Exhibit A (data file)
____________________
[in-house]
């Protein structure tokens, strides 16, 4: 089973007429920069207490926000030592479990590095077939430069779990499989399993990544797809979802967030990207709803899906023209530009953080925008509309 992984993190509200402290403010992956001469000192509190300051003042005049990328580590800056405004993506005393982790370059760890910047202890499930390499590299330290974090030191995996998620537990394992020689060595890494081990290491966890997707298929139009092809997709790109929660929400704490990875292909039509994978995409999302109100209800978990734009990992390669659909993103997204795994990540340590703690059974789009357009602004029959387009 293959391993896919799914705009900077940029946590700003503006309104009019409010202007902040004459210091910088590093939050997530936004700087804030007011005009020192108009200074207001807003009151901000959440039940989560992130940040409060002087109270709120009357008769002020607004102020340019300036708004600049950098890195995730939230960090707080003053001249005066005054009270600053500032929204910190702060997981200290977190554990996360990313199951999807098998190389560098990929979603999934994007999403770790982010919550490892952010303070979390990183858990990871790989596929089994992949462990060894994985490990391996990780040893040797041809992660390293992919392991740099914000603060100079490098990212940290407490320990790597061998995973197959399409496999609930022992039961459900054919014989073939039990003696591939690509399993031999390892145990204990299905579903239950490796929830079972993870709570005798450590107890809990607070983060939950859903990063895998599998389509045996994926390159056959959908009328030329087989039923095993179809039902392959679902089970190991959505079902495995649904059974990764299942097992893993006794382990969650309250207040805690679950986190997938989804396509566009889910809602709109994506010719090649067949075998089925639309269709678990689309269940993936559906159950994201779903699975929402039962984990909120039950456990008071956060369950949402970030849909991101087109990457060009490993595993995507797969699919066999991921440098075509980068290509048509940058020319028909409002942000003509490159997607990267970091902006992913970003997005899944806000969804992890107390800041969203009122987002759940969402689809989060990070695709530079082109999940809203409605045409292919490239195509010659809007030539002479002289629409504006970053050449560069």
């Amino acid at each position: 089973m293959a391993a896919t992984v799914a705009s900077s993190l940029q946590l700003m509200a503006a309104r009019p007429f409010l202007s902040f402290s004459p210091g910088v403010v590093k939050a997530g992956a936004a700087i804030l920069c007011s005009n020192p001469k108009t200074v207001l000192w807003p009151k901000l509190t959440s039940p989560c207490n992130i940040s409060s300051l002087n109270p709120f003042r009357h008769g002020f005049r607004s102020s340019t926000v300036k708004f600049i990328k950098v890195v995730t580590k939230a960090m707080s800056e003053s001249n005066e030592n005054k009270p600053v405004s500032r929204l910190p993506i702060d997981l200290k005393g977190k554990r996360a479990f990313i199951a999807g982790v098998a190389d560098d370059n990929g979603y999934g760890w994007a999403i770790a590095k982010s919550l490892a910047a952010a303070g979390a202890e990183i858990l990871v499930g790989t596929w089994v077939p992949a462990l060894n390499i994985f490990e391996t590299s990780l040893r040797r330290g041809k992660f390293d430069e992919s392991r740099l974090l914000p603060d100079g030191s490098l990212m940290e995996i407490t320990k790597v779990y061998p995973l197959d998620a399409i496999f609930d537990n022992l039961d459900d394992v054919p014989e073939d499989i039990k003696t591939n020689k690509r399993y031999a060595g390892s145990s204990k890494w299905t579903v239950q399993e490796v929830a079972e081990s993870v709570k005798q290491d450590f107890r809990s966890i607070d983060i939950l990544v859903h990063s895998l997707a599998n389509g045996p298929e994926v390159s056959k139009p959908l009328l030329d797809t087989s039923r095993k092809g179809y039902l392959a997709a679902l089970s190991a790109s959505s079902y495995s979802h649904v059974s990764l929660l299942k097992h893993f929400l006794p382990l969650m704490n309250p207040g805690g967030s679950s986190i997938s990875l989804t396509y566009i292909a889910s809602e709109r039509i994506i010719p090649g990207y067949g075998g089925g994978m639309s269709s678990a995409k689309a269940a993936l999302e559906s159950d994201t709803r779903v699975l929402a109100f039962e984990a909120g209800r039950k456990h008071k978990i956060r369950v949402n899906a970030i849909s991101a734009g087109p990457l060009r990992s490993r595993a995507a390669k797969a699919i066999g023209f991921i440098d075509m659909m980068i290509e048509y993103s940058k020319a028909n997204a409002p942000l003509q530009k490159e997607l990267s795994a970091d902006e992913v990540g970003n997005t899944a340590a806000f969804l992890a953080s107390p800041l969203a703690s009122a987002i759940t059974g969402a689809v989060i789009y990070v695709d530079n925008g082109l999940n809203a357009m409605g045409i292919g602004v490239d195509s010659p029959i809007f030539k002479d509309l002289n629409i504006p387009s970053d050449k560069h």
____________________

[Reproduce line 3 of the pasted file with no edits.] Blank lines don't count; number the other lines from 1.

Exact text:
């Amino acid at each position: 089973m293959a391993a896919t992984v799914a705009s900077s993190l940029q946590l700003m509200a503006a309104r009019p007429f409010l202007s902040f402290s004459p210091g910088v403010v590093k939050a997530g992956a936004a700087i804030l920069c007011s005009n020192p001469k108009t200074v207001l000192w807003p009151k901000l509190t959440s039940p989560c207490n992130i940040s409060s300051l002087n109270p709120f003042r009357h008769g002020f005049r607004s102020s340019t926000v300036k708004f600049i990328k950098v890195v995730t580590k939230a960090m707080s800056e003053s001249n005066e030592n005054k009270p600053v405004s500032r929204l910190p993506i702060d997981l200290k005393g977190k554990r996360a479990f990313i199951a999807g982790v098998a190389d560098d370059n990929g979603y999934g760890w994007a999403i770790a590095k982010s919550l490892a910047a952010a303070g979390a202890e990183i858990l990871v499930g790989t596929w089994v077939p992949a462990l060894n390499i994985f490990e391996t590299s990780l040893r040797r330290g041809k992660f390293d430069e992919s392991r740099l974090l914000p603060d100079g030191s490098l990212m940290e995996i407490t320990k790597v779990y061998p995973l197959d998620a399409i496999f609930d537990n022992l039961d459900d394992v054919p014989e073939d499989i039990k003696t591939n020689k690509r399993y031999a060595g390892s145990s204990k890494w299905t579903v239950q399993e490796v929830a079972e081990s993870v709570k005798q290491d450590f107890r809990s966890i607070d983060i939950l990544v859903h990063s895998l997707a599998n389509g045996p298929e994926v390159s056959k139009p959908l009328l030329d797809t087989s039923r095993k092809g179809y039902l392959a997709a679902l089970s190991a790109s959505s079902y495995s979802h649904v059974s990764l929660l299942k097992h893993f929400l006794p382990l969650m704490n309250p207040g805690g967030s679950s986190i997938s990875l989804t396509y566009i292909a889910s809602e709109r039509i994506i010719p090649g990207y067949g075998g089925g994978m639309s269709s678990a995409k689309a269940a993936l999302e559906s159950d994201t709803r779903v699975l929402a109100f039962e984990a909120g209800r039950k456990h008071k978990i956060r369950v949402n899906a970030i849909s991101a734009g087109p990457l060009r990992s490993r595993a995507a390669k797969a699919i066999g023209f991921i440098d075509m659909m980068i290509e048509y993103s940058k020319a028909n997204a409002p942000l003509q530009k490159e997607l990267s795994a970091d902006e992913v990540g970003n997005t899944a340590a806000f969804l992890a953080s107390p800041l969203a703690s009122a987002i759940t059974g969402a689809v989060i789009y990070v695709d530079n925008g082109l999940n809203a357009m409605g045409i292919g602004v490239d195509s010659p029959i809007f030539k002479d509309l002289n629409i504006p387009s970053d050449k560069h």